Nicole: There is just a general sense of fear. Ever since 2008, 2009 and the job losses and fear that came with that, fear has been more deeply ingrained about losing your job, about sudden unemployment, and an at-will employment environment. Now we’re hitting that again. You feel like, well, I could be the next one to go and I can’t afford that. I can’t let that happen. So you don’t want to step away. You don’t want to vacate. You cling.
And then even when you do take time off, like Melanie said, people are always getting in touch with you and it really reflects back on you and how you feel about yourself as a worker. Am I working hard enough if I’m taking time off? But everybody else is still working, even if it’s the weekend. Or my boss is emailing me. so obviously I should be available. Or, even with the pandemic, well, everybody knows that I’m not in Europe or on a beach somewhere, so there must be an expectation that I should respond.
Tanya: So much of what we’ve talked about so far is really related to the pressure that we’re putting on ourselves, either because we’re afraid of missing out on something or we think that because we’re stuck at home, those of us who are able to work from home during the pandemic, that we should be always reachable. But are there policies or other structures that are put in place within some organizations that really make it hard to take the time off?
Melanie: I think it’s both: I’ll call it programmatic design of time off, as well as some systemic and cultural considerations. There are many different ways in which organizations provide paid time to their workforce to be away from work, and then there’s the unpaid time, like the nights and weekends, as well. So I would not want to ignore the fact that within each of our days we should be taking the time that we need away from work and making that part of our daily habits. Organizationally, many companies reward through their incentive programs, through their performance management programs, those who work longer hours. Those who have more face time—I know that’s a concept we used to talk about a lot ... now face time’s become Zoom face time—but it is something that has been embedded in a lot of cultures that are counter to people taking time.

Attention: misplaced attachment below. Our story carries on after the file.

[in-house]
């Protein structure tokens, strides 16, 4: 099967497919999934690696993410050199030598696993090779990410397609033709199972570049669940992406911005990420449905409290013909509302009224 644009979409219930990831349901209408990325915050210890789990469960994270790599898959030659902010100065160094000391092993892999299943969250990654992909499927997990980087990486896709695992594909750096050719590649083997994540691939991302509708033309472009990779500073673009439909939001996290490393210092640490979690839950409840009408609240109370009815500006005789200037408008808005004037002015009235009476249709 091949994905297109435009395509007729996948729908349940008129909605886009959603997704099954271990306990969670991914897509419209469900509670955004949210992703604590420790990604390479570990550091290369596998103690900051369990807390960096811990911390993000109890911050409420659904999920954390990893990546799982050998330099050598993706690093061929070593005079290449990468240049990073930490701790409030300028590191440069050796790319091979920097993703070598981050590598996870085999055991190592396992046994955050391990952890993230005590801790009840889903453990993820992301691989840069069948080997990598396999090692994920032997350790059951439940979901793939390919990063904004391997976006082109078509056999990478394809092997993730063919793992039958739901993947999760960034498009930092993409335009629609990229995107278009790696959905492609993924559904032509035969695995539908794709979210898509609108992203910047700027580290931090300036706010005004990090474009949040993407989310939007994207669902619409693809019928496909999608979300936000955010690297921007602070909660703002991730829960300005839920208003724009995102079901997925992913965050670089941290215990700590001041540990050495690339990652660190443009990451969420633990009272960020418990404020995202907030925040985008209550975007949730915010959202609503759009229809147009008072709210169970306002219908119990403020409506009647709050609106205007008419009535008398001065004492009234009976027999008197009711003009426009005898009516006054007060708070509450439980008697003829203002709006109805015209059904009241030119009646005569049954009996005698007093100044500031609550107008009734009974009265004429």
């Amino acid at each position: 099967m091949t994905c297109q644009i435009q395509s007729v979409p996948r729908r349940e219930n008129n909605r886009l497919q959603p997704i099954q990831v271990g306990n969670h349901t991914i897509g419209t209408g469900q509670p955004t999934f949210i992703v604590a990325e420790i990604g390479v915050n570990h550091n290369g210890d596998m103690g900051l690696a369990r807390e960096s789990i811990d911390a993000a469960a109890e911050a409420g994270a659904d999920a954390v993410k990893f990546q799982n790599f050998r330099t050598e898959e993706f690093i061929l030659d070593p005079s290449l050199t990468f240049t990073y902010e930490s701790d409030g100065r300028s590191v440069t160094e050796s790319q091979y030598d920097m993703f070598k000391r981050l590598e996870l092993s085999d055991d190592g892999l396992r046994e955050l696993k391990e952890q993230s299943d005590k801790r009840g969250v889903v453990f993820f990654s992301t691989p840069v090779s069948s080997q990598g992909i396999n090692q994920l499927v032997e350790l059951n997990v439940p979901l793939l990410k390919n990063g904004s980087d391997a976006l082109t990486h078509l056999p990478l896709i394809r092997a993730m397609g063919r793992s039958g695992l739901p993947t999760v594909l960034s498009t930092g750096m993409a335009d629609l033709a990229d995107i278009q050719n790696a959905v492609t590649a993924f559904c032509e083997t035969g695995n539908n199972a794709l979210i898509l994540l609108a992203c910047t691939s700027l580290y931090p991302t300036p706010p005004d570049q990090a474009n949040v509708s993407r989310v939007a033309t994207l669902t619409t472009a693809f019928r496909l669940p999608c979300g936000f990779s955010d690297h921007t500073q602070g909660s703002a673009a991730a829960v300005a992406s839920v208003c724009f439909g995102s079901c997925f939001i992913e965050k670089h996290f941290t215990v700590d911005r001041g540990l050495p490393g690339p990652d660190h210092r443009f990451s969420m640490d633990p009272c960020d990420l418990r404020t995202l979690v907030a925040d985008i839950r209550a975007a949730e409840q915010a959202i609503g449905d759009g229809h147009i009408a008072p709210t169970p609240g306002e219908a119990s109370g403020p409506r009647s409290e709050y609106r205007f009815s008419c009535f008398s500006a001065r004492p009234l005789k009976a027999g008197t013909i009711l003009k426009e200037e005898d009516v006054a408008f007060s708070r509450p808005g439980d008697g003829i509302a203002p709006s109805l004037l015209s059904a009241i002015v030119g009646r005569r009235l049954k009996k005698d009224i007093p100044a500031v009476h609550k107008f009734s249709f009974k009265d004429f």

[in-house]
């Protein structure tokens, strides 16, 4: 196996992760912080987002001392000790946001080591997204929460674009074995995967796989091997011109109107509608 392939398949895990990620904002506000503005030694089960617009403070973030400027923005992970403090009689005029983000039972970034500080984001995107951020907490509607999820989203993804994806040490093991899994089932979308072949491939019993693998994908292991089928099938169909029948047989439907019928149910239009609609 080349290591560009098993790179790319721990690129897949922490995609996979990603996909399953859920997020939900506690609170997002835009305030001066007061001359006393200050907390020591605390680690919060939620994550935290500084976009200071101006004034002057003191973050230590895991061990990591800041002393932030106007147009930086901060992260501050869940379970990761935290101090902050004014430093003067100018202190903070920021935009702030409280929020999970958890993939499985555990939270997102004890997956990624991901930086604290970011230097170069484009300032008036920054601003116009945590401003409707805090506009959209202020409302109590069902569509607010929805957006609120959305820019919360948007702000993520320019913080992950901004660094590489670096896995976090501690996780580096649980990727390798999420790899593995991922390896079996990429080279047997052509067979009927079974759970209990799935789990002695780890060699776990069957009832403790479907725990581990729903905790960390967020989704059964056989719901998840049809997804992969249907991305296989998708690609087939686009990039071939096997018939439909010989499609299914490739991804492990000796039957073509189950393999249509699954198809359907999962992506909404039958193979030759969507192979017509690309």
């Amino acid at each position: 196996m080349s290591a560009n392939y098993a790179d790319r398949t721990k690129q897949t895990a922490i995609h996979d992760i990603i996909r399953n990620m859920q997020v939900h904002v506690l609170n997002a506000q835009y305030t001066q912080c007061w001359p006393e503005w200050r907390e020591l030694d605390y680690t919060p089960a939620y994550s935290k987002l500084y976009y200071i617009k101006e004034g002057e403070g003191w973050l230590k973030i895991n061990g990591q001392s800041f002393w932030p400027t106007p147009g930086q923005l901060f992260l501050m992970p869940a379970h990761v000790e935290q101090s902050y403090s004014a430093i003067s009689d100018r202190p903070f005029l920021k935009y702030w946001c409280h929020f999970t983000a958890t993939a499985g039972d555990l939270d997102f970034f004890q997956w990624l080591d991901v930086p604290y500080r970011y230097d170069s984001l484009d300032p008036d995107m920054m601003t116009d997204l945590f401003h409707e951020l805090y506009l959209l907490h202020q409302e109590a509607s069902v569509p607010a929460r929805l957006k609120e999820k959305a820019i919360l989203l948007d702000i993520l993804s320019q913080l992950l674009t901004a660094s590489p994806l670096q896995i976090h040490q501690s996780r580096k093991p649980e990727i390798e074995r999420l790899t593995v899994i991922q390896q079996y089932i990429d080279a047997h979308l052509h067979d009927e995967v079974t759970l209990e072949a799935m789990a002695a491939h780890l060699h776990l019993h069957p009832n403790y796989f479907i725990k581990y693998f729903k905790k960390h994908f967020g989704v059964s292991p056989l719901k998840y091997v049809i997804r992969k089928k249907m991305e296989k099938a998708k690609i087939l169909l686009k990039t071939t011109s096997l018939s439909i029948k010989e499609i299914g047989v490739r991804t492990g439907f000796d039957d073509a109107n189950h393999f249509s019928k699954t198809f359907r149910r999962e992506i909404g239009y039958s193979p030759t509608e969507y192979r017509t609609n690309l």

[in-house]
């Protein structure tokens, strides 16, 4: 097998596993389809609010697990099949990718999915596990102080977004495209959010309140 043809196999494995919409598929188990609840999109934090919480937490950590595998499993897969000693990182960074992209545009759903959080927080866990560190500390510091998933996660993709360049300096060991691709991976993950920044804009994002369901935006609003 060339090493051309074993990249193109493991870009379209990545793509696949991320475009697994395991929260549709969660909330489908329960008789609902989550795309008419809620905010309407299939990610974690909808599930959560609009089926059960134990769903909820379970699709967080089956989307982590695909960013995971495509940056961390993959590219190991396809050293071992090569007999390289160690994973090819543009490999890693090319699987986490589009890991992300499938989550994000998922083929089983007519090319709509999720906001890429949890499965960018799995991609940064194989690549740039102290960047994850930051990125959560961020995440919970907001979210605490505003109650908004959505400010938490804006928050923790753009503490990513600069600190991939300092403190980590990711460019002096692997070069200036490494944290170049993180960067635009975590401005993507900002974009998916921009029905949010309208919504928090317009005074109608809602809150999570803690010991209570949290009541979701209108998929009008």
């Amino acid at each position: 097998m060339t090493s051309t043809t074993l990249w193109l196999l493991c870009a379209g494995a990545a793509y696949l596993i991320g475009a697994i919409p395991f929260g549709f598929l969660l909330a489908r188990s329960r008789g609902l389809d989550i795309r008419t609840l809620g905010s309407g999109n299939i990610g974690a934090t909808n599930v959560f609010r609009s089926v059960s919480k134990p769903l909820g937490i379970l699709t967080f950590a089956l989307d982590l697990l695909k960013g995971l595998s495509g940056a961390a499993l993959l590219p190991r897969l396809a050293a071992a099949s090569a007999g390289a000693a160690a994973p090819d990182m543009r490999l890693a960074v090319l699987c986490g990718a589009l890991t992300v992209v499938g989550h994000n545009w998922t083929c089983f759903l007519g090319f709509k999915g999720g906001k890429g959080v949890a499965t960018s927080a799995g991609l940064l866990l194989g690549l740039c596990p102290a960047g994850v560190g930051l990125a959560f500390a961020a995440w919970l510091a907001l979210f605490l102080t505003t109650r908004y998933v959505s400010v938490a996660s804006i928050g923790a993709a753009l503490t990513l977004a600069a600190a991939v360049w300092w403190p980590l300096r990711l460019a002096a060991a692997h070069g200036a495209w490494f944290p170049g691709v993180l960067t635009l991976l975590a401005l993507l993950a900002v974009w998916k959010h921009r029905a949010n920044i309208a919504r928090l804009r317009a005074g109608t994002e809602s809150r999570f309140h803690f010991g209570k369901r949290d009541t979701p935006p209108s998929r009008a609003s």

Many years ago, organizations started to combine sick days and their vacation days into what is commonly known now as paid time off. There was a model that said, when you joined us, you earned X number of days and you had to accrue those throughout the year. As your tenure increased, you earned more of those days. The evolution of the introduction of paid time off, the next generation of that, has been for some organizations going to unlimited time off. What’s interesting about the organizations that have tried that model is that they’ve actually found that people took less time.
Tanya: So how does it actually work? Let me dial back for a second. Like, basically, they say you can take unlimited time off?